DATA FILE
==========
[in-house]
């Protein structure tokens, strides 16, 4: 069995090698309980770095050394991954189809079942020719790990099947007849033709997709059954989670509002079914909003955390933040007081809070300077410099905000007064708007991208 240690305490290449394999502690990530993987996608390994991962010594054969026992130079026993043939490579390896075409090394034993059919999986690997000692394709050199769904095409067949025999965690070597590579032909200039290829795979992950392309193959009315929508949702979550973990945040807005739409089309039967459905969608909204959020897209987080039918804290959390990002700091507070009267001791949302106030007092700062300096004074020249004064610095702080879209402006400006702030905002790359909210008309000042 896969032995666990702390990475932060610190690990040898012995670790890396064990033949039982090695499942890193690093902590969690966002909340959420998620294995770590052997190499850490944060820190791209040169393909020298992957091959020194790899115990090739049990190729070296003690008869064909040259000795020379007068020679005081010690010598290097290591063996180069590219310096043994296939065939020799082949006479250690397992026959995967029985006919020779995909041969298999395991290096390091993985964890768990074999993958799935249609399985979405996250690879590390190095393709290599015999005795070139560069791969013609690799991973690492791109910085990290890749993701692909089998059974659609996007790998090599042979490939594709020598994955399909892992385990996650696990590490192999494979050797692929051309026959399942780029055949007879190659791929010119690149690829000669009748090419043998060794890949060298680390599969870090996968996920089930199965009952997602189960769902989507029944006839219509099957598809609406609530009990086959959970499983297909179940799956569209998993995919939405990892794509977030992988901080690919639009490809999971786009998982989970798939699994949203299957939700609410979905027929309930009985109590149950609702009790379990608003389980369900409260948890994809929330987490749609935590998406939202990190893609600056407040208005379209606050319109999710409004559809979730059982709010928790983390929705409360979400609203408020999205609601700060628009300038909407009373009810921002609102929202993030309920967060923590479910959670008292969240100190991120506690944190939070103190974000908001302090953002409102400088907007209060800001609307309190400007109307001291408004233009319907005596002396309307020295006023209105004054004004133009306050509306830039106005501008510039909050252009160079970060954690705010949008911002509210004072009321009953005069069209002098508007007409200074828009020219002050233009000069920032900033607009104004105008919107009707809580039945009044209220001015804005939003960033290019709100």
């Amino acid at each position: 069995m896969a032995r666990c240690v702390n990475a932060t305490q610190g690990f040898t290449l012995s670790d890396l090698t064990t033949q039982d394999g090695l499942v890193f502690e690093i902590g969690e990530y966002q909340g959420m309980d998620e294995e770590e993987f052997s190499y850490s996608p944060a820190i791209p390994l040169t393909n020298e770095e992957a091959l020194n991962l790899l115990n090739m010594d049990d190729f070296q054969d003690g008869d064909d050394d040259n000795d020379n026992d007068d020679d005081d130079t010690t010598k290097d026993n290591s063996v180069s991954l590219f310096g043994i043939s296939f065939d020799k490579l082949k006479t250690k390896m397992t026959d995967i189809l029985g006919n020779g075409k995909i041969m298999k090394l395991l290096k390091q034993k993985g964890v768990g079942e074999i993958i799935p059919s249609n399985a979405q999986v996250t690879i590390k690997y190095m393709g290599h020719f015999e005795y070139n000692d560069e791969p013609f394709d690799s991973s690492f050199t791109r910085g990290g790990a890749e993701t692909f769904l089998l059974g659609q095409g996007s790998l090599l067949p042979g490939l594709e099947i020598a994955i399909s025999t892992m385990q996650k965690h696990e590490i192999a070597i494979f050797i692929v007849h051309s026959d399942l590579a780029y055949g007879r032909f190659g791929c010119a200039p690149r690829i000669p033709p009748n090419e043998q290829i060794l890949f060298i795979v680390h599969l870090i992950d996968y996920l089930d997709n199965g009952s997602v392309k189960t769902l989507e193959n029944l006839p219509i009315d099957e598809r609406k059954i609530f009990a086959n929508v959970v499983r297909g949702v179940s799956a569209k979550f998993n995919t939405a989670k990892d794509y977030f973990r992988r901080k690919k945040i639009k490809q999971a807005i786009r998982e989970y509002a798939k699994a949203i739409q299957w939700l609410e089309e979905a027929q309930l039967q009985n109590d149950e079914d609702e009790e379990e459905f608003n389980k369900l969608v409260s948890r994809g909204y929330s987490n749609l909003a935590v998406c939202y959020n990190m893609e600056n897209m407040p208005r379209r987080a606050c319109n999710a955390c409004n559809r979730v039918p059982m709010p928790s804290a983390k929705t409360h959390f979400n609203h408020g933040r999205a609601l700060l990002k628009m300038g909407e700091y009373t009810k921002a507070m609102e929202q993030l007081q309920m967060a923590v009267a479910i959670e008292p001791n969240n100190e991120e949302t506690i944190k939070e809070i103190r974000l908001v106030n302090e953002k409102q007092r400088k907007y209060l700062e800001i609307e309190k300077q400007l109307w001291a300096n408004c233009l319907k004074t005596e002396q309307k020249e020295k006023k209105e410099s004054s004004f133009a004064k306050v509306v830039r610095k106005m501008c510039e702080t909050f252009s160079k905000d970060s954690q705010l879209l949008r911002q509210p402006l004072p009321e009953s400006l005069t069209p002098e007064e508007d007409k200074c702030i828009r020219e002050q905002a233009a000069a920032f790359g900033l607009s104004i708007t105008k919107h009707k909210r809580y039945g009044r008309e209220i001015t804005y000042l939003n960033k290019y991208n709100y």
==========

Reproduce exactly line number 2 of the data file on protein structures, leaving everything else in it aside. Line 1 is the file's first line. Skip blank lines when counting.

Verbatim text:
């Protein structure tokens, strides 16, 4: 069995090698309980770095050394991954189809079942020719790990099947007849033709997709059954989670509002079914909003955390933040007081809070300077410099905000007064708007991208 240690305490290449394999502690990530993987996608390994991962010594054969026992130079026993043939490579390896075409090394034993059919999986690997000692394709050199769904095409067949025999965690070597590579032909200039290829795979992950392309193959009315929508949702979550973990945040807005739409089309039967459905969608909204959020897209987080039918804290959390990002700091507070009267001791949302106030007092700062300096004074020249004064610095702080879209402006400006702030905002790359909210008309000042 896969032995666990702390990475932060610190690990040898012995670790890396064990033949039982090695499942890193690093902590969690966002909340959420998620294995770590052997190499850490944060820190791209040169393909020298992957091959020194790899115990090739049990190729070296003690008869064909040259000795020379007068020679005081010690010598290097290591063996180069590219310096043994296939065939020799082949006479250690397992026959995967029985006919020779995909041969298999395991290096390091993985964890768990074999993958799935249609399985979405996250690879590390190095393709290599015999005795070139560069791969013609690799991973690492791109910085990290890749993701692909089998059974659609996007790998090599042979490939594709020598994955399909892992385990996650696990590490192999494979050797692929051309026959399942780029055949007879190659791929010119690149690829000669009748090419043998060794890949060298680390599969870090996968996920089930199965009952997602189960769902989507029944006839219509099957598809609406609530009990086959959970499983297909179940799956569209998993995919939405990892794509977030992988901080690919639009490809999971786009998982989970798939699994949203299957939700609410979905027929309930009985109590149950609702009790379990608003389980369900409260948890994809929330987490749609935590998406939202990190893609600056407040208005379209606050319109999710409004559809979730059982709010928790983390929705409360979400609203408020999205609601700060628009300038909407009373009810921002609102929202993030309920967060923590479910959670008292969240100190991120506690944190939070103190974000908001302090953002409102400088907007209060800001609307309190400007109307001291408004233009319907005596002396309307020295006023209105004054004004133009306050509306830039106005501008510039909050252009160079970060954690705010949008911002509210004072009321009953005069069209002098508007007409200074828009020219002050233009000069920032900033607009104004105008919107009707809580039945009044209220001015804005939003960033290019709100």